orxObject_SetColor(pstSoldier, orxColor_Set(&stColor, &orxVECTOR_WHITE, orxFLOAT_1));

As we can see, adding a sound on an object requires only one line of code and, more important, it's done the same way for our random sound and our fixed-frequency one. As we'll see later, the difference is only expressed in the config file.
When adding a RandomBip sound we also change our soldier color with a random one defined in our config file with the key RandomColor. When playing a DefaultBip on it, we simply change its color back to white.

NB: A sound will be played on the soldier everytime the corresponding input is activated.
So far we only cared if an input was active or not, here we want to do some action only at the precise moment where the input is activated.
To do so, we use the function orxInput_HasNewStatus() that will return orxTRUE when the input goes from passive to active and, reciproquely, when it goes from active to passive.
Using the result from this function along the one we get from orxInput_IsActive() makes sure we only play the sound when the input is going from passive to active!

Now let's play with the music activation.

if(orxInput_IsActive("ToggleMusic") && orxInput_HasNewStatus("ToggleMusic"))
  if(orxSound_GetStatus(pstMusic) != orxSOUND_STATUS_PLAY)
    orxObject_Enable(pstSoldier, orxTRUE);
    orxObject_Enable(pstSoldier, orxFALSE);

This simple code, when activating the input ToggleMusic, will either start the music and activate our soldier if the music was not playing or, on the contrary, will stop it and deactivate our soldier if the music was playing.

Now, let's change the pitch.

  orxSound_SetPitch(pstMusic, orxSound_GetPitch(pstMusic) + orx2F(0.01f));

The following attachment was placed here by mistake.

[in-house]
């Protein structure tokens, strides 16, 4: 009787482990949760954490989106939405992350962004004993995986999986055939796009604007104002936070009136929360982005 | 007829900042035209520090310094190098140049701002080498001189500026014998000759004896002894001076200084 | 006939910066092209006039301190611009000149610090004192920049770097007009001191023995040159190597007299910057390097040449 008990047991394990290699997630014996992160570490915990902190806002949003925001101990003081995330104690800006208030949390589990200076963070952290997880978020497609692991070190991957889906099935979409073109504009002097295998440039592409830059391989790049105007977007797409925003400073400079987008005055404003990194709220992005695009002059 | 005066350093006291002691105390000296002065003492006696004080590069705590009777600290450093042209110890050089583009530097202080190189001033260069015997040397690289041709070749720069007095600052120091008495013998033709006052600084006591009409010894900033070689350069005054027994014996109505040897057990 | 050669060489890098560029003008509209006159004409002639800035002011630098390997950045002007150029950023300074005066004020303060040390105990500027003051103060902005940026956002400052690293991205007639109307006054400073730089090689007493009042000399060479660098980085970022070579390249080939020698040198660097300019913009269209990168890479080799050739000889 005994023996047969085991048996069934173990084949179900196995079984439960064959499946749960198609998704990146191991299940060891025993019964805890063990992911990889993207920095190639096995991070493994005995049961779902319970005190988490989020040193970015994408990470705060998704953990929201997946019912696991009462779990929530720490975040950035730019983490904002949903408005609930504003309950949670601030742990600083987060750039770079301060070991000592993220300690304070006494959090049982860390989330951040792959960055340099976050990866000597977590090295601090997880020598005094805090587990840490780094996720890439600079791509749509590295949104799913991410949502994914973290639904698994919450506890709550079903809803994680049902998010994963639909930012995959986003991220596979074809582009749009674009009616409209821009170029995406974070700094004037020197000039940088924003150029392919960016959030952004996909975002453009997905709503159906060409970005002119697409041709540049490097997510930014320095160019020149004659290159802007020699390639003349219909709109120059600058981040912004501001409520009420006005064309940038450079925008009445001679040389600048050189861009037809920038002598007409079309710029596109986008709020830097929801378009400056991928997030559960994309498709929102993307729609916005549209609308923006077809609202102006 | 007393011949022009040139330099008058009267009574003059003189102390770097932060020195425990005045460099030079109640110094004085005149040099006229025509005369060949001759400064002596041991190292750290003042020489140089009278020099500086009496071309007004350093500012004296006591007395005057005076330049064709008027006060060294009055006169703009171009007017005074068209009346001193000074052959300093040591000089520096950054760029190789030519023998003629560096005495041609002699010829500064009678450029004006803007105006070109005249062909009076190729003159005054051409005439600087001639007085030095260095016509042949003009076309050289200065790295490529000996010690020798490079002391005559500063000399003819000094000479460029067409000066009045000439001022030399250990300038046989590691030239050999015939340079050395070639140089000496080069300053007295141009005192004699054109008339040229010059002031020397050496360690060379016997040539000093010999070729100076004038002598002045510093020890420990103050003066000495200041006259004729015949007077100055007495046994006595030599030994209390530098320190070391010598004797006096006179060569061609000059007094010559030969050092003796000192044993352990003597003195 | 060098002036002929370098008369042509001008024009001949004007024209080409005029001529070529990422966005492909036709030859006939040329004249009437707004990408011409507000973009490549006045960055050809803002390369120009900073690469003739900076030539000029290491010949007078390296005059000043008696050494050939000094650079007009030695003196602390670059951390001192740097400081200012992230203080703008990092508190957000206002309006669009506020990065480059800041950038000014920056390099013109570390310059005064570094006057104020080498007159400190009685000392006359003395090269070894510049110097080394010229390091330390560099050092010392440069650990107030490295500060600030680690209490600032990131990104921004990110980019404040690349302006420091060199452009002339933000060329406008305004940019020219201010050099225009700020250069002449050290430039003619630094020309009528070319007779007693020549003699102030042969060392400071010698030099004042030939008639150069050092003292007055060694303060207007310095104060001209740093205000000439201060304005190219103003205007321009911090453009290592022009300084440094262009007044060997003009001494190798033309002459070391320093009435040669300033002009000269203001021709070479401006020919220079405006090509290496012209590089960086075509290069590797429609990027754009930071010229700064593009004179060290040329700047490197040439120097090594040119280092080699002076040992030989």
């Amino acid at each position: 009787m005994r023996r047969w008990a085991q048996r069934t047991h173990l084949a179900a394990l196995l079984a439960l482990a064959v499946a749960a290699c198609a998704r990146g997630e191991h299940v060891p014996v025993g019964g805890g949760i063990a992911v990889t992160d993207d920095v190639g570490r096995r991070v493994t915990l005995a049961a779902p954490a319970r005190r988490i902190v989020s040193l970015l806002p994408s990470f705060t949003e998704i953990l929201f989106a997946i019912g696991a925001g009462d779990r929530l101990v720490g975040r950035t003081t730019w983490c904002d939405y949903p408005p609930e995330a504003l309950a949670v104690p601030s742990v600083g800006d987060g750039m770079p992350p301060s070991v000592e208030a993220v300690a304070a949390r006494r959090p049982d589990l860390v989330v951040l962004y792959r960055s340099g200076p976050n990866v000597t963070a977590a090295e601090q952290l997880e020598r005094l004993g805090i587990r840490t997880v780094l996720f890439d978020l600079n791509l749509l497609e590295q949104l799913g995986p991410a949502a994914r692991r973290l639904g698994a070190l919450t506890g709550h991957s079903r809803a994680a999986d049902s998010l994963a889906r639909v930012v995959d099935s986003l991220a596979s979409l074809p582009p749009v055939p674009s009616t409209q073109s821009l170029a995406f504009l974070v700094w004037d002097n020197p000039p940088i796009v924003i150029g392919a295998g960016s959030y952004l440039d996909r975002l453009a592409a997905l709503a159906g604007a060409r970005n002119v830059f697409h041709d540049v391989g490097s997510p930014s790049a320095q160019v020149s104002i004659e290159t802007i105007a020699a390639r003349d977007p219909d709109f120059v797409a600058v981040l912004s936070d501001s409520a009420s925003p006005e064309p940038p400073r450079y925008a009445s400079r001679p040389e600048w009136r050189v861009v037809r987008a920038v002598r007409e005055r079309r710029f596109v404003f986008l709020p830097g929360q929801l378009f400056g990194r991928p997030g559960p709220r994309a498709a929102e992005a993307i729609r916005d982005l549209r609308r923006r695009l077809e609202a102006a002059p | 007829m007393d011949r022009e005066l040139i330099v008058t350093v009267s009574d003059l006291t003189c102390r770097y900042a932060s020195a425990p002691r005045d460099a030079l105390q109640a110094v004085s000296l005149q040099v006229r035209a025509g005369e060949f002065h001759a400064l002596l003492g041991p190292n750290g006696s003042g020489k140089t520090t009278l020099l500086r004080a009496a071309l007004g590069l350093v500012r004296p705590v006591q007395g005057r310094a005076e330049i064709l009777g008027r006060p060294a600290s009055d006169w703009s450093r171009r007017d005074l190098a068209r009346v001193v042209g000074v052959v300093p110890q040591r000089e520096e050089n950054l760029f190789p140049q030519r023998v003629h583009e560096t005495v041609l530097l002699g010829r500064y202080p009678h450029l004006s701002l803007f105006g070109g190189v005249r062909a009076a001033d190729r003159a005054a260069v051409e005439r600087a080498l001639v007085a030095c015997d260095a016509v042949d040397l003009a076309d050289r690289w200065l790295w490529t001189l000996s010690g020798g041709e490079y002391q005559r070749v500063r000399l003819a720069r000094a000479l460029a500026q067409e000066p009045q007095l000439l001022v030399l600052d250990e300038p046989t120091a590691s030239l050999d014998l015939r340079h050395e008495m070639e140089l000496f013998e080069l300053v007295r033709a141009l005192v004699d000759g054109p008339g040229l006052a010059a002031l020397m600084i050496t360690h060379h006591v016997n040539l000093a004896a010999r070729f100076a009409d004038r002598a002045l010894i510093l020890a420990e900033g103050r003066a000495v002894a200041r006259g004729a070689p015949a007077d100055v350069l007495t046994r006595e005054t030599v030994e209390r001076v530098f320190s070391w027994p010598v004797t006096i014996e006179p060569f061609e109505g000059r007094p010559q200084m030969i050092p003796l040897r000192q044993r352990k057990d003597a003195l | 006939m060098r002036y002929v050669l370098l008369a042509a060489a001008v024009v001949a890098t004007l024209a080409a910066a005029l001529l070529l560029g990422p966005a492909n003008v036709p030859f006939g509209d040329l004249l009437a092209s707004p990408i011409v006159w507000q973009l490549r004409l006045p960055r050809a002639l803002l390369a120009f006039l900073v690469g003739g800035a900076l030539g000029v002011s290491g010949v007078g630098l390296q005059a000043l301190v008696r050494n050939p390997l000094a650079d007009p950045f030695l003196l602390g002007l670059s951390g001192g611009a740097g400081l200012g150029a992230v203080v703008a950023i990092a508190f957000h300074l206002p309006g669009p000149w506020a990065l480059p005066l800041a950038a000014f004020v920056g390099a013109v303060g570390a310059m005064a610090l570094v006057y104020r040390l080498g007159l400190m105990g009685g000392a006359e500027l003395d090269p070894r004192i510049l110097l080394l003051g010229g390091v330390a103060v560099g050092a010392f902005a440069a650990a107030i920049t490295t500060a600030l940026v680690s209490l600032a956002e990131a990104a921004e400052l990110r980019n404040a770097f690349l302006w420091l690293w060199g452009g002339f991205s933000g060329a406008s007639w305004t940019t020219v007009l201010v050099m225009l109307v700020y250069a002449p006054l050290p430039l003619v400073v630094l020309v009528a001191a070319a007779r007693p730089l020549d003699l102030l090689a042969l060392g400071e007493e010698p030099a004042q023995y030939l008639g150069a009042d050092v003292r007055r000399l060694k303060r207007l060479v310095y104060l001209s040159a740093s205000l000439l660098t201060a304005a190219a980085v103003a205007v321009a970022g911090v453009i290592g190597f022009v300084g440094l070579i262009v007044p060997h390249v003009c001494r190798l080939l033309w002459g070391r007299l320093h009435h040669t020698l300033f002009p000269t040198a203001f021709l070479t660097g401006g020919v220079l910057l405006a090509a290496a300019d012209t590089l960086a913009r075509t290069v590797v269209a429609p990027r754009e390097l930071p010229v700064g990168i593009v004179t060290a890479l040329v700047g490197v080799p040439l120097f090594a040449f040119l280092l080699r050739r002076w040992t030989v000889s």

orxObject_SetRotation(pstSoldier, orxObject_GetRotation(pstSoldier) + orx2F(4.0f) * _pstClockInfo->fDT);

Nothing really surprising here. We do the same with opposite values for the input PitchDown.

Lastly, let's change the volume.

  orxSound_SetVolume(pstMusic, orxSound_GetVolume(pstMusic) - orx2F(0.05f));
  orxObject_SetScale(pstSoldier, orxVector_Mulf(&v, orxObject_GetScale(pstSoldier, &v), orx2F(0.98f)));

Same as for the pitch, nothing unusual.

NB: We can notice that only our object rotation will be time-consistent (cf. clock tutorial).
The music's pitch and volume, as well as the object's scale will be framerate-dependent, which is a bad idea.
To fix this we'd only need to use the clock's DT to ponderate the given values.

We're done with the code. So let's now have a look to the data!

First, let's define our music.

Music = ../../data/sound/gbloop.ogg
Loop  = true

Easy enough! If we hadn't asked it explicitely, the music wouldn't have looped when played.

Let's now see our DefaultBip.

Sound       = ../../data/sound/bip.wav
KeepInCache = true;
Pitch       = 1.0
Volume      = 1.0

As told before, the KeepInCache attribute will make sure this sound will never been unloaded automatically from memory.
The pitch and volume are explicitely defined to their default value which isn't actually needed.

Lastly, let's see our RandomBip.

Pitch   = 0.1 ~ 3.0
Volume  = 0.5 ~ 3.0

As we can see, our RandomBip inherits from DefaultBip. This means that if we change the sample for DefaultBip, it'll also be changed for RandomBip.
Beside that, we only ask for random values for the Pitch (ie. frequency) and the Volume.
This means that everytime the RandomBip will be played, it'll have a different frequency and volume, but nothing is required codewise to get this behavior.


Source code: 06_Sound.c

Config file: 06_Sound.ini

tutorials/sound.txt · Last modified: 2015/12/06 20:10 (16 months ago) (external edit)